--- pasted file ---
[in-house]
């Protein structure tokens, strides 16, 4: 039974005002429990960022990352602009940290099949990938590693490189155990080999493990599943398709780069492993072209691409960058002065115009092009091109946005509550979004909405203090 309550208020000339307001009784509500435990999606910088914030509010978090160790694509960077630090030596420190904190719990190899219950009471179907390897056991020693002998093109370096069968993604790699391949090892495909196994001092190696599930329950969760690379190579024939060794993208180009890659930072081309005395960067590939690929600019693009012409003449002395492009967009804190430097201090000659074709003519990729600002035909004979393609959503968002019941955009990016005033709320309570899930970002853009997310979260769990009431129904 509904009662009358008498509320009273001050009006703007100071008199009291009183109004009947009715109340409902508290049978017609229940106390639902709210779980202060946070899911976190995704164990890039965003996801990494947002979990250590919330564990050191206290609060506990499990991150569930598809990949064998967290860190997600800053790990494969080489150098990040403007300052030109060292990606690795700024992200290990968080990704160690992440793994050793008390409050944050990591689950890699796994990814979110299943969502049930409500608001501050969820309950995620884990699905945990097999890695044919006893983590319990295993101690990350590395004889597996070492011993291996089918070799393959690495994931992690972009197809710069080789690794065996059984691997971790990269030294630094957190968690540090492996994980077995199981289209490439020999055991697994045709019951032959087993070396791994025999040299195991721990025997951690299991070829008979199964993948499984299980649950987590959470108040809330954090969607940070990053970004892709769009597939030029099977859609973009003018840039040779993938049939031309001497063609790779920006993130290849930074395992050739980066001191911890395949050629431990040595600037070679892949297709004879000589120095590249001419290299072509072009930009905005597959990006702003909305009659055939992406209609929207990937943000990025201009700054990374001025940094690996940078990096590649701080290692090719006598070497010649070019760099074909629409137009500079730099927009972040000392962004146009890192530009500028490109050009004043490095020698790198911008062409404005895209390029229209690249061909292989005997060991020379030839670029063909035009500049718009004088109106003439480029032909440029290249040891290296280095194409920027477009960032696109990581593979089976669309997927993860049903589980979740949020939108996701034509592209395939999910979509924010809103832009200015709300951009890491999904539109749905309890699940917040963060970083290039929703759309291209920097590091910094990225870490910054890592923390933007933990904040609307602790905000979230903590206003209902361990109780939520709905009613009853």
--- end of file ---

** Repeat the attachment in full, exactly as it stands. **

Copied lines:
[in-house]
């Protein structure tokens, strides 16, 4: 039974005002429990960022990352602009940290099949990938590693490189155990080999493990599943398709780069492993072209691409960058002065115009092009091109946005509550979004909405203090 309550208020000339307001009784509500435990999606910088914030509010978090160790694509960077630090030596420190904190719990190899219950009471179907390897056991020693002998093109370096069968993604790699391949090892495909196994001092190696599930329950969760690379190579024939060794993208180009890659930072081309005395960067590939690929600019693009012409003449002395492009967009804190430097201090000659074709003519990729600002035909004979393609959503968002019941955009990016005033709320309570899930970002853009997310979260769990009431129904 509904009662009358008498509320009273001050009006703007100071008199009291009183109004009947009715109340409902508290049978017609229940106390639902709210779980202060946070899911976190995704164990890039965003996801990494947002979990250590919330564990050191206290609060506990499990991150569930598809990949064998967290860190997600800053790990494969080489150098990040403007300052030109060292990606690795700024992200290990968080990704160690992440793994050793008390409050944050990591689950890699796994990814979110299943969502049930409500608001501050969820309950995620884990699905945990097999890695044919006893983590319990295993101690990350590395004889597996070492011993291996089918070799393959690495994931992690972009197809710069080789690794065996059984691997971790990269030294630094957190968690540090492996994980077995199981289209490439020999055991697994045709019951032959087993070396791994025999040299195991721990025997951690299991070829008979199964993948499984299980649950987590959470108040809330954090969607940070990053970004892709769009597939030029099977859609973009003018840039040779993938049939031309001497063609790779920006993130290849930074395992050739980066001191911890395949050629431990040595600037070679892949297709004879000589120095590249001419290299072509072009930009905005597959990006702003909305009659055939992406209609929207990937943000990025201009700054990374001025940094690996940078990096590649701080290692090719006598070497010649070019760099074909629409137009500079730099927009972040000392962004146009890192530009500028490109050009004043490095020698790198911008062409404005895209390029229209690249061909292989005997060991020379030839670029063909035009500049718009004088109106003439480029032909440029290249040891290296280095194409920027477009960032696109990581593979089976669309997927993860049903589980979740949020939108996701034509592209395939999910979509924010809103832009200015709300951009890491999904539109749905309890699940917040963060970083290039929703759309291209920097590091910094990225870490910054890592923390933007933990904040609307602790905000979230903590206003209902361990109780939520709905009613009853």